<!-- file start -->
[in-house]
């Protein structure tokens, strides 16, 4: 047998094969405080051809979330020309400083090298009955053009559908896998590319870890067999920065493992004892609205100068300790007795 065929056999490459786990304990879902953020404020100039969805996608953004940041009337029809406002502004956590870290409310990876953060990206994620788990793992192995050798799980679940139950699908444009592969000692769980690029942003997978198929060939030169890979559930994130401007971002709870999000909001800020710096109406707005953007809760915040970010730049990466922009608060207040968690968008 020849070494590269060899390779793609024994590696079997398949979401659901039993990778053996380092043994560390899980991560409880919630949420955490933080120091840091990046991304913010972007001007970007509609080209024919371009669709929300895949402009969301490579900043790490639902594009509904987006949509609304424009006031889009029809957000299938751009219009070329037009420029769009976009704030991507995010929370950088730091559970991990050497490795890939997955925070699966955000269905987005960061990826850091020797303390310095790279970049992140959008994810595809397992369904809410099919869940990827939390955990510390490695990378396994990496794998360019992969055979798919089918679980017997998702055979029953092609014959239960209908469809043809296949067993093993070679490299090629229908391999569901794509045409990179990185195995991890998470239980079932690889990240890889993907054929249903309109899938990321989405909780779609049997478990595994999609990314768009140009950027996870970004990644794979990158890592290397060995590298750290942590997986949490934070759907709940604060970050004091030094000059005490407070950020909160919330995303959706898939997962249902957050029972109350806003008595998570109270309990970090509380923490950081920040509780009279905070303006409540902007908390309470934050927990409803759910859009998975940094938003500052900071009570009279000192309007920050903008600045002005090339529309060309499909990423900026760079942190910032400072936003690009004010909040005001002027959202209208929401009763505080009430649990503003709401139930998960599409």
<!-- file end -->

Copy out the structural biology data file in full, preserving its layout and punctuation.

[in-house]
């Protein structure tokens, strides 16, 4: 047998094969405080051809979330020309400083090298009955053009559908896998590319870890067999920065493992004892609205100068300790007795 065929056999490459786990304990879902953020404020100039969805996608953004940041009337029809406002502004956590870290409310990876953060990206994620788990793992192995050798799980679940139950699908444009592969000692769980690029942003997978198929060939030169890979559930994130401007971002709870999000909001800020710096109406707005953007809760915040970010730049990466922009608060207040968690968008 020849070494590269060899390779793609024994590696079997398949979401659901039993990778053996380092043994560390899980991560409880919630949420955490933080120091840091990046991304913010972007001007970007509609080209024919371009669709929300895949402009969301490579900043790490639902594009509904987006949509609304424009006031889009029809957000299938751009219009070329037009420029769009976009704030991507995010929370950088730091559970991990050497490795890939997955925070699966955000269905987005960061990826850091020797303390310095790279970049992140959008994810595809397992369904809410099919869940990827939390955990510390490695990378396994990496794998360019992969055979798919089918679980017997998702055979029953092609014959239960209908469809043809296949067993093993070679490299090629229908391999569901794509045409990179990185195995991890998470239980079932690889990240890889993907054929249903309109899938990321989405909780779609049997478990595994999609990314768009140009950027996870970004990644794979990158890592290397060995590298750290942590997986949490934070759907709940604060970050004091030094000059005490407070950020909160919330995303959706898939997962249902957050029972109350806003008595998570109270309990970090509380923490950081920040509780009279905070303006409540902007908390309470934050927990409803759910859009998975940094938003500052900071009570009279000192309007920050903008600045002005090339529309060309499909990423900026760079942190910032400072936003690009004010909040005001002027959202209208929401009763505080009430649990503003709401139930998960599409």